The polls out today look strong. More on that in a minute. First, a recap of the rapid post-debate slide in Nate Silver's 538 forecast:
Oct 4: 87%
Oct 5: 85%
Oct 6: 80%
Oct 7: 78%
Oct 8: 75%
Oct 9: 71%
Oct 10: 68%
Oct 11: ??
This evening Nate will update the numbers. President Obama's chances will begin a slow climb back. Why?
1. OHIO. In the 538 adjusted poll average, Obama is only +1.8%. But today's NBC/WSJ/Marist poll is Obama +6. A well-regarded poll, this will improve Obama's winning chances in the number one 538 tipping point state. He's currently at 68% chances of winning Ohio. That number should exceed 70 tonight.
2. VIRGINIA. The same pollster has Obama -1 in VA but CBS/NYT/Quinnipiac has Obama +5. Average the two big-name polls and you get Obama +2, a likely improvement on the 538 polling adjusted average which is almost exactly tied at this point.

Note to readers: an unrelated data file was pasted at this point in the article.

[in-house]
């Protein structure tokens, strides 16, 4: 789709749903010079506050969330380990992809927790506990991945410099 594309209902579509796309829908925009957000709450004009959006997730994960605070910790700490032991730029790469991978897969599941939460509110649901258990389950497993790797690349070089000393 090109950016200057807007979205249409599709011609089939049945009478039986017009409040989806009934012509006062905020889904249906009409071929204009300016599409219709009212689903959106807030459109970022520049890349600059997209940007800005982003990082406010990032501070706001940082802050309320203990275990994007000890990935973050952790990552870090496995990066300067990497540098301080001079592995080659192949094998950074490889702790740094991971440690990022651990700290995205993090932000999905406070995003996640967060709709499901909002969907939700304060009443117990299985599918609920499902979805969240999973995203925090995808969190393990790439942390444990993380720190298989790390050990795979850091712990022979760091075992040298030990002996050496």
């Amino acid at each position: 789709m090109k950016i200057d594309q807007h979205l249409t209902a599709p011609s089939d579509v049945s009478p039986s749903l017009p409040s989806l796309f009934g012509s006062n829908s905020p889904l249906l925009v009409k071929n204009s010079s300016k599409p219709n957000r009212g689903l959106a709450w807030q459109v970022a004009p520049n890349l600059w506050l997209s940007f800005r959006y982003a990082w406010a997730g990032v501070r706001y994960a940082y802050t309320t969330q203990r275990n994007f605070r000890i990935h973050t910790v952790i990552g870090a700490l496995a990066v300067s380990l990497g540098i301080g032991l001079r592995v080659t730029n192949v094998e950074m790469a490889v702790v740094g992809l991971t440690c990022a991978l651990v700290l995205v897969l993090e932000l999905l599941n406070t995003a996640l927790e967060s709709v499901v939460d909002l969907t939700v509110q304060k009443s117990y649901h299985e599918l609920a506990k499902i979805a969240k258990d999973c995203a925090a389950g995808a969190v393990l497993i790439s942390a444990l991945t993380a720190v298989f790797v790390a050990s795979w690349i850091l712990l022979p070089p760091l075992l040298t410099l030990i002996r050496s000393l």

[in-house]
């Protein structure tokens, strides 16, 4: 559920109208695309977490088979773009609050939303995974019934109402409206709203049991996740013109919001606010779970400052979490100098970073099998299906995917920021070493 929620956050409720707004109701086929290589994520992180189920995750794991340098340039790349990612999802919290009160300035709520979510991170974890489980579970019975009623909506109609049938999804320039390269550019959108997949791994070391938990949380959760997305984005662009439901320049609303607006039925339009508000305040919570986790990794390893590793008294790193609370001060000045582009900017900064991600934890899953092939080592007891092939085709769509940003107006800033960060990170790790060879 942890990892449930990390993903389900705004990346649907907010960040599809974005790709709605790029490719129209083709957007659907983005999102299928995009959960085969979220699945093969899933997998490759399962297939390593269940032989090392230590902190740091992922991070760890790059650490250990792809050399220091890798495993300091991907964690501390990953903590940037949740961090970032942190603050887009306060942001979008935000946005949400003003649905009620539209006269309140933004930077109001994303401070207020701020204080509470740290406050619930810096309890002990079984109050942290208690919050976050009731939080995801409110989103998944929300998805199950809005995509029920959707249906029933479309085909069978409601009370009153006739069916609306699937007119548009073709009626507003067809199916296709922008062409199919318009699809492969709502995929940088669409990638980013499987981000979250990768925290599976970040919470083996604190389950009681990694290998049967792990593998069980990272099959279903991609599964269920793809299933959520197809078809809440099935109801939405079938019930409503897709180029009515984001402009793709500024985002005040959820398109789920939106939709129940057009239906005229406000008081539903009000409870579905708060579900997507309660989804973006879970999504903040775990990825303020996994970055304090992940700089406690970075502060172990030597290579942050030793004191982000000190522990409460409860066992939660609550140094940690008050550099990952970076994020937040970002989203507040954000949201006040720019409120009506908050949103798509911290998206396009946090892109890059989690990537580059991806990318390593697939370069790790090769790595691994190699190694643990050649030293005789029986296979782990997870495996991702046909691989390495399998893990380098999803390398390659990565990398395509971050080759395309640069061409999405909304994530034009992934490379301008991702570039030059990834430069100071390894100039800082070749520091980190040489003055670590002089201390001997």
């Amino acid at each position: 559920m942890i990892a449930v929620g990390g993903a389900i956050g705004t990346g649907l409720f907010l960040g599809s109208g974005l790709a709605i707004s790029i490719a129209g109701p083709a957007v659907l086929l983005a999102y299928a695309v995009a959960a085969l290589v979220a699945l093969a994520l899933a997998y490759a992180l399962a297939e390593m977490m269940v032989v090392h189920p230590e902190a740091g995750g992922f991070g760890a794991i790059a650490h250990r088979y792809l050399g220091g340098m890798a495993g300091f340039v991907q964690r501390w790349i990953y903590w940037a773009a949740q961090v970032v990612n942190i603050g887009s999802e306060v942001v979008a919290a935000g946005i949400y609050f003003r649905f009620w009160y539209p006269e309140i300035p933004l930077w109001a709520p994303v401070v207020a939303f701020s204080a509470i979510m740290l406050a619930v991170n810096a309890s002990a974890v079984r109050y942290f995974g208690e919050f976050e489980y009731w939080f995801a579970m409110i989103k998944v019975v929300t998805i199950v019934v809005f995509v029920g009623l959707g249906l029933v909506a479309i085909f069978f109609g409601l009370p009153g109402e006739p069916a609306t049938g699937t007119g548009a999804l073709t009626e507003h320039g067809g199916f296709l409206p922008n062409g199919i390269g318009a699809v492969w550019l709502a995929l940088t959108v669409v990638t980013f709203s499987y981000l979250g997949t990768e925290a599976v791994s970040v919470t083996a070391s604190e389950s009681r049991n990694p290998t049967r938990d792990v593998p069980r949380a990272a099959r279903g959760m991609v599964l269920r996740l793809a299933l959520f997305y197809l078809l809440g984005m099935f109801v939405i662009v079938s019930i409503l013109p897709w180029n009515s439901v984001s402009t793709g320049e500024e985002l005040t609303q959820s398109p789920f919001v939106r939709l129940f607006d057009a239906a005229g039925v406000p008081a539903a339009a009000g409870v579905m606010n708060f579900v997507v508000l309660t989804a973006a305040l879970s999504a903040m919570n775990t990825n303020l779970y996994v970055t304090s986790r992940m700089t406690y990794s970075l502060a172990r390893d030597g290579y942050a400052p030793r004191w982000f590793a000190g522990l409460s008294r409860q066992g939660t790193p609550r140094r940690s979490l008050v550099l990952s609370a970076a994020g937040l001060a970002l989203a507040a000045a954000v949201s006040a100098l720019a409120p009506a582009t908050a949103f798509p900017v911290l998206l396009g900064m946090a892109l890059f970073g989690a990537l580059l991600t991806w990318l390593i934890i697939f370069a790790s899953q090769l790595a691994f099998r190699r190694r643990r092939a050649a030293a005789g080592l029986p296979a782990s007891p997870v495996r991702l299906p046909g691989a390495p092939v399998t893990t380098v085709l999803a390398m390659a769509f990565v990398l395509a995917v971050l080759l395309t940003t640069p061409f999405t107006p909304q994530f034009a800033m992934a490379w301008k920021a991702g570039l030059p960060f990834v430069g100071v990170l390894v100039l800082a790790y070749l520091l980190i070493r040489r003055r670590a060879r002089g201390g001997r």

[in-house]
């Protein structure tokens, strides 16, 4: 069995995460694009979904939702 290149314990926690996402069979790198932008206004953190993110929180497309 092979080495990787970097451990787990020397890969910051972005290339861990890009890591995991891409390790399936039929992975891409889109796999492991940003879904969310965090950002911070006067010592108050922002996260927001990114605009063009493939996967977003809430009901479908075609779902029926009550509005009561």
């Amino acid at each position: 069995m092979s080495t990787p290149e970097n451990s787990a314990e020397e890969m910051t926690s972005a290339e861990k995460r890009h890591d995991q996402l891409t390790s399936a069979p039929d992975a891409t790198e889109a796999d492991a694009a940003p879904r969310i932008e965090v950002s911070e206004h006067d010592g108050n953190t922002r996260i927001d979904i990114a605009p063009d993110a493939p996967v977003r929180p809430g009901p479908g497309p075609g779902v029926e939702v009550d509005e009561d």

3. The Rasmussen tracking poll goes from Obama -1 yesterday to +1 today, a two-point improvement in the 3-day rolling average. That means the Wednesday numbers were about 6 points better than the Sunday numbers. The tracking polls are part of the 538 forecast model.
4. After several down days the stock market (so far) is bouncing up today, an economic factor in the 538 model.
5. Good jobs numbers. I believe, though not certain, these are part of Nate's model.
By the way, here's a bit from Nate's latest post on the question of whether Romney is winning (because of some strong national polls):
All of this is a very long-winded way of answering the question in the headline: is Mr. Romney ahead right now? None of the systems that rely on state-level polling say that he’s ahead in the Electoral College right now, although the FiveThirtyEight models perceive a slightly smaller Electoral College gap between Mr. Romney and Mr. Obama than some of the other systems.The Gallup tracker will be out soon. Regardless, I see an uptick coming in the 538 model later today.
The difference is that we, and HuffPost Pollster, are looking at the Electoral College and the popular vote in a holistic way. The evidence is ambiguous enough that it’s hard to know for sure, but the fact that Mr. Obama appears to hold a lead in the Electoral College is reason to be suspicious that Mr. Romney leads in the popular vote.